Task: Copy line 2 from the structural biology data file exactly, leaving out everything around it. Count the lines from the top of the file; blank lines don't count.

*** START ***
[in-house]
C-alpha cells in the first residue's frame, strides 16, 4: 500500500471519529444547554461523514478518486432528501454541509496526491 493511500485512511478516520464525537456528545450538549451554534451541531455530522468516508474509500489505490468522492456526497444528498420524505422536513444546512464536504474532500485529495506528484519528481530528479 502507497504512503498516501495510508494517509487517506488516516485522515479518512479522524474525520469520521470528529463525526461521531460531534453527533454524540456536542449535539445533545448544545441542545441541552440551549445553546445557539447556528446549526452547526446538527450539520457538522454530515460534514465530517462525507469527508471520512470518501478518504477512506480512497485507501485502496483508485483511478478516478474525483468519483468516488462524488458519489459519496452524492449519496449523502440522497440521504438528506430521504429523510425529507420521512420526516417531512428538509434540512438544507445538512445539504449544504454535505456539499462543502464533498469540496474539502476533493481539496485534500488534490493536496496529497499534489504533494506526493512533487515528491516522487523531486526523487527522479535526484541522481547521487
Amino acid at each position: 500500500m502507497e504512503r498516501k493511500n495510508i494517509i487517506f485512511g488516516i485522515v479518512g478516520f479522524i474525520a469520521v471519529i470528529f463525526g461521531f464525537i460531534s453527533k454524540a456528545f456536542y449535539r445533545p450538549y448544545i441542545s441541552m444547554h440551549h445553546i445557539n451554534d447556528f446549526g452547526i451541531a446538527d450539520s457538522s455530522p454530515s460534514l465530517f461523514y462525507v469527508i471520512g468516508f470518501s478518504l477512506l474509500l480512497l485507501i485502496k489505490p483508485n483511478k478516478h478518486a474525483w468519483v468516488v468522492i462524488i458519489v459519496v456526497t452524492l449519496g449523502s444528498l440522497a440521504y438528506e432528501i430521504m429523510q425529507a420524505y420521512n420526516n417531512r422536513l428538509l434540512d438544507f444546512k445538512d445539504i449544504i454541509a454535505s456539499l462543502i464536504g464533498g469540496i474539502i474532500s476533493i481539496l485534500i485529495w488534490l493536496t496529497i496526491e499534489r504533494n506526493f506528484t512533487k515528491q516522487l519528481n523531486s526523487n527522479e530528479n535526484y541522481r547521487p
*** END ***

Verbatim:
C-alpha cells in the first residue's frame, strides 16, 4: 500500500471519529444547554461523514478518486432528501454541509496526491 493511500485512511478516520464525537456528545450538549451554534451541531455530522468516508474509500489505490468522492456526497444528498420524505422536513444546512464536504474532500485529495506528484519528481530528479 502507497504512503498516501495510508494517509487517506488516516485522515479518512479522524474525520469520521470528529463525526461521531460531534453527533454524540456536542449535539445533545448544545441542545441541552440551549445553546445557539447556528446549526452547526446538527450539520457538522454530515460534514465530517462525507469527508471520512470518501478518504477512506480512497485507501485502496483508485483511478478516478474525483468519483468516488462524488458519489459519496452524492449519496449523502440522497440521504438528506430521504429523510425529507420521512420526516417531512428538509434540512438544507445538512445539504449544504454535505456539499462543502464533498469540496474539502476533493481539496485534500488534490493536496496529497499534489504533494506526493512533487515528491516522487523531486526523487527522479535526484541522481547521487